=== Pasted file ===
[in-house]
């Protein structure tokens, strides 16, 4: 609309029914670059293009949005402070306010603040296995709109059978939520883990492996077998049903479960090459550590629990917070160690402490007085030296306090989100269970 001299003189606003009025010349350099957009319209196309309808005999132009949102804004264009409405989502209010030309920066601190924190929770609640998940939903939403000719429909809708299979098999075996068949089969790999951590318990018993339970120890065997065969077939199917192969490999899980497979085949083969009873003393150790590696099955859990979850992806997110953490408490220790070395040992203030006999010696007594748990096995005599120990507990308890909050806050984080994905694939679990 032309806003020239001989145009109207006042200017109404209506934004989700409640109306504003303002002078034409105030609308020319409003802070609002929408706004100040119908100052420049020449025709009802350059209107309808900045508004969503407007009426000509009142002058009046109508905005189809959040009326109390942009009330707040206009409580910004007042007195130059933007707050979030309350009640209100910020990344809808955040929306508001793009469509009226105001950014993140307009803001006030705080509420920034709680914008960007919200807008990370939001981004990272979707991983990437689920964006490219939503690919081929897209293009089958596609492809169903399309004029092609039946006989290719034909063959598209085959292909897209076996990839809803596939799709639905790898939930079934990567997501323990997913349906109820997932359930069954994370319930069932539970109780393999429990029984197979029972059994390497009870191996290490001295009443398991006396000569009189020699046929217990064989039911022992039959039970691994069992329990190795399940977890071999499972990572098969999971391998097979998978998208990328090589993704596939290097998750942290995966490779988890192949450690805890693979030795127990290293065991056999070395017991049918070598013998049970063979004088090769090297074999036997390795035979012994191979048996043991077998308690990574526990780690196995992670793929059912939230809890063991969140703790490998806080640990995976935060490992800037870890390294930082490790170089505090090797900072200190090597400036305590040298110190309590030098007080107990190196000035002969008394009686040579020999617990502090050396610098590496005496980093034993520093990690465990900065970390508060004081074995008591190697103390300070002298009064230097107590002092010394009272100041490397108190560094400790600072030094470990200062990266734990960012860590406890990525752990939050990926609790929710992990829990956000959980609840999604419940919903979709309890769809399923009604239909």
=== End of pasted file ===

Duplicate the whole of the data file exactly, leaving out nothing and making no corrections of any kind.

[in-house]
């Protein structure tokens, strides 16, 4: 609309029914670059293009949005402070306010603040296995709109059978939520883990492996077998049903479960090459550590629990917070160690402490007085030296306090989100269970 001299003189606003009025010349350099957009319209196309309808005999132009949102804004264009409405989502209010030309920066601190924190929770609640998940939903939403000719429909809708299979098999075996068949089969790999951590318990018993339970120890065997065969077939199917192969490999899980497979085949083969009873003393150790590696099955859990979850992806997110953490408490220790070395040992203030006999010696007594748990096995005599120990507990308890909050806050984080994905694939679990 032309806003020239001989145009109207006042200017109404209506934004989700409640109306504003303002002078034409105030609308020319409003802070609002929408706004100040119908100052420049020449025709009802350059209107309808900045508004969503407007009426000509009142002058009046109508905005189809959040009326109390942009009330707040206009409580910004007042007195130059933007707050979030309350009640209100910020990344809808955040929306508001793009469509009226105001950014993140307009803001006030705080509420920034709680914008960007919200807008990370939001981004990272979707991983990437689920964006490219939503690919081929897209293009089958596609492809169903399309004029092609039946006989290719034909063959598209085959292909897209076996990839809803596939799709639905790898939930079934990567997501323990997913349906109820997932359930069954994370319930069932539970109780393999429990029984197979029972059994390497009870191996290490001295009443398991006396000569009189020699046929217990064989039911022992039959039970691994069992329990190795399940977890071999499972990572098969999971391998097979998978998208990328090589993704596939290097998750942290995966490779988890192949450690805890693979030795127990290293065991056999070395017991049918070598013998049970063979004088090769090297074999036997390795035979012994191979048996043991077998308690990574526990780690196995992670793929059912939230809890063991969140703790490998806080640990995976935060490992800037870890390294930082490790170089505090090797900072200190090597400036305590040298110190309590030098007080107990190196000035002969008394009686040579020999617990502090050396610098590496005496980093034993520093990690465990900065970390508060004081074995008591190697103390300070002298009064230097107590002092010394009272100041490397108190560094400790600072030094470990200062990266734990960012860590406890990525752990939050990926609790929710992990829990956000959980609840999604419940919903979709309890769809399923009604239909």